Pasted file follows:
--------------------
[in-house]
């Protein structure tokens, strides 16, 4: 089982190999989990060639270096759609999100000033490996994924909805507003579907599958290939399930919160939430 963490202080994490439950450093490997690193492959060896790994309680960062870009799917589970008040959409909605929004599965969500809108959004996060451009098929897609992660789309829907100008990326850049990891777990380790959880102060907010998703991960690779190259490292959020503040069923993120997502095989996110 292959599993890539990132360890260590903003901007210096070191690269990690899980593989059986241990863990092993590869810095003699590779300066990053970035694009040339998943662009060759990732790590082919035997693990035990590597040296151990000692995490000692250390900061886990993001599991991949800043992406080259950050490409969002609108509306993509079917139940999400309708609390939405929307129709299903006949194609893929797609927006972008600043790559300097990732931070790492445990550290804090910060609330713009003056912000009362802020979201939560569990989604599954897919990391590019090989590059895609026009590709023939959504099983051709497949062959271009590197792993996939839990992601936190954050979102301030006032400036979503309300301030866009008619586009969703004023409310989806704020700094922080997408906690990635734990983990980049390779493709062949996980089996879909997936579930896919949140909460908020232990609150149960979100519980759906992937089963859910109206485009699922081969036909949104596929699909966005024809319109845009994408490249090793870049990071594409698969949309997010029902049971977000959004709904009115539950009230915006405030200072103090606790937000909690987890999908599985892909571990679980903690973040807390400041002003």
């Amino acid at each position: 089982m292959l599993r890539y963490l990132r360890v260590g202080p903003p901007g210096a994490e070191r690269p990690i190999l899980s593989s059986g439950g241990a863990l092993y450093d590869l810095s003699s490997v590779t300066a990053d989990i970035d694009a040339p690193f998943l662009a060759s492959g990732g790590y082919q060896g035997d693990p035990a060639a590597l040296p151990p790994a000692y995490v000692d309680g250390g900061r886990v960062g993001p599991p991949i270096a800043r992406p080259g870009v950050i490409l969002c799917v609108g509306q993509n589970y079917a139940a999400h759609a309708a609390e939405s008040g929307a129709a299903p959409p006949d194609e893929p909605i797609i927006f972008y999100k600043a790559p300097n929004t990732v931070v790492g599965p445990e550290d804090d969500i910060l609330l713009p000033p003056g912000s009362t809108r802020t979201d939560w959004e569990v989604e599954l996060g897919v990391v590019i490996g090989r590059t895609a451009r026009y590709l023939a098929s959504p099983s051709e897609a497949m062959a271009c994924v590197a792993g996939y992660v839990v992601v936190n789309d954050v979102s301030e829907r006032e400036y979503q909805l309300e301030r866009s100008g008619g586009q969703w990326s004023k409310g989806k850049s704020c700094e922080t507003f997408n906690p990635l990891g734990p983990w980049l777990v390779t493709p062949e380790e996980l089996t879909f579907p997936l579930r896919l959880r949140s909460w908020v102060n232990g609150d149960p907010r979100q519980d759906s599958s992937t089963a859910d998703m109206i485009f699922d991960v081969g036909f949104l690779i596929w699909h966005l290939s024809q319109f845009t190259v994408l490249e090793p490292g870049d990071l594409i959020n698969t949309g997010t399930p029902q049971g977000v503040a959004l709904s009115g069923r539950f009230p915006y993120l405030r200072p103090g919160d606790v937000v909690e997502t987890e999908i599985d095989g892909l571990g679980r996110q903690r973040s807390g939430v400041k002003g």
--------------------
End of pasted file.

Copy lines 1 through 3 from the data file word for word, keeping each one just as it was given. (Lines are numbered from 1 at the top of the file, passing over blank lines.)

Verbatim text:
[in-house]
């Protein structure tokens, strides 16, 4: 089982190999989990060639270096759609999100000033490996994924909805507003579907599958290939399930919160939430 963490202080994490439950450093490997690193492959060896790994309680960062870009799917589970008040959409909605929004599965969500809108959004996060451009098929897609992660789309829907100008990326850049990891777990380790959880102060907010998703991960690779190259490292959020503040069923993120997502095989996110 292959599993890539990132360890260590903003901007210096070191690269990690899980593989059986241990863990092993590869810095003699590779300066990053970035694009040339998943662009060759990732790590082919035997693990035990590597040296151990000692995490000692250390900061886990993001599991991949800043992406080259950050490409969002609108509306993509079917139940999400309708609390939405929307129709299903006949194609893929797609927006972008600043790559300097990732931070790492445990550290804090910060609330713009003056912000009362802020979201939560569990989604599954897919990391590019090989590059895609026009590709023939959504099983051709497949062959271009590197792993996939839990992601936190954050979102301030006032400036979503309300301030866009008619586009969703004023409310989806704020700094922080997408906690990635734990983990980049390779493709062949996980089996879909997936579930896919949140909460908020232990609150149960979100519980759906992937089963859910109206485009699922081969036909949104596929699909966005024809319109845009994408490249090793870049990071594409698969949309997010029902049971977000959004709904009115539950009230915006405030200072103090606790937000909690987890999908599985892909571990679980903690973040807390400041002003």
């Amino acid at each position: 089982m292959l599993r890539y963490l990132r360890v260590g202080p903003p901007g210096a994490e070191r690269p990690i190999l899980s593989s059986g439950g241990a863990l092993y450093d590869l810095s003699s490997v590779t300066a990053d989990i970035d694009a040339p690193f998943l662009a060759s492959g990732g790590y082919q060896g035997d693990p035990a060639a590597l040296p151990p790994a000692y995490v000692d309680g250390g900061r886990v960062g993001p599991p991949i270096a800043r992406p080259g870009v950050i490409l969002c799917v609108g509306q993509n589970y079917a139940a999400h759609a309708a609390e939405s008040g929307a129709a299903p959409p006949d194609e893929p909605i797609i927006f972008y999100k600043a790559p300097n929004t990732v931070v790492g599965p445990e550290d804090d969500i910060l609330l713009p000033p003056g912000s009362t809108r802020t979201d939560w959004e569990v989604e599954l996060g897919v990391v590019i490996g090989r590059t895609a451009r026009y590709l023939a098929s959504p099983s051709e897609a497949m062959a271009c994924v590197a792993g996939y992660v839990v992601v936190n789309d954050v979102s301030e829907r006032e400036y979503q909805l309300e301030r866009s100008g008619g586009q969703w990326s004023k409310g989806k850049s704020c700094e922080t507003f997408n906690p990635l990891g734990p983990w980049l777990v390779t493709p062949e380790e996980l089996t879909f579907p997936l579930r896919l959880r949140s909460w908020v102060n232990g609150d149960p907010r979100q519980d759906s599958s992937t089963a859910d998703m109206i485009f699922d991960v081969g036909f949104l690779i596929w699909h966005l290939s024809q319109f845009t190259v994408l490249e090793p490292g870049d990071l594409i959020n698969t949309g997010t399930p029902q049971g977000v503040a959004l709904s009115g069923r539950f009230p915006y993120l405030r200072p103090g919160d606790v937000v909690e997502t987890e999908i599985d095989g892909l571990g679980r996110q903690r973040s807390g939430v400041k002003g």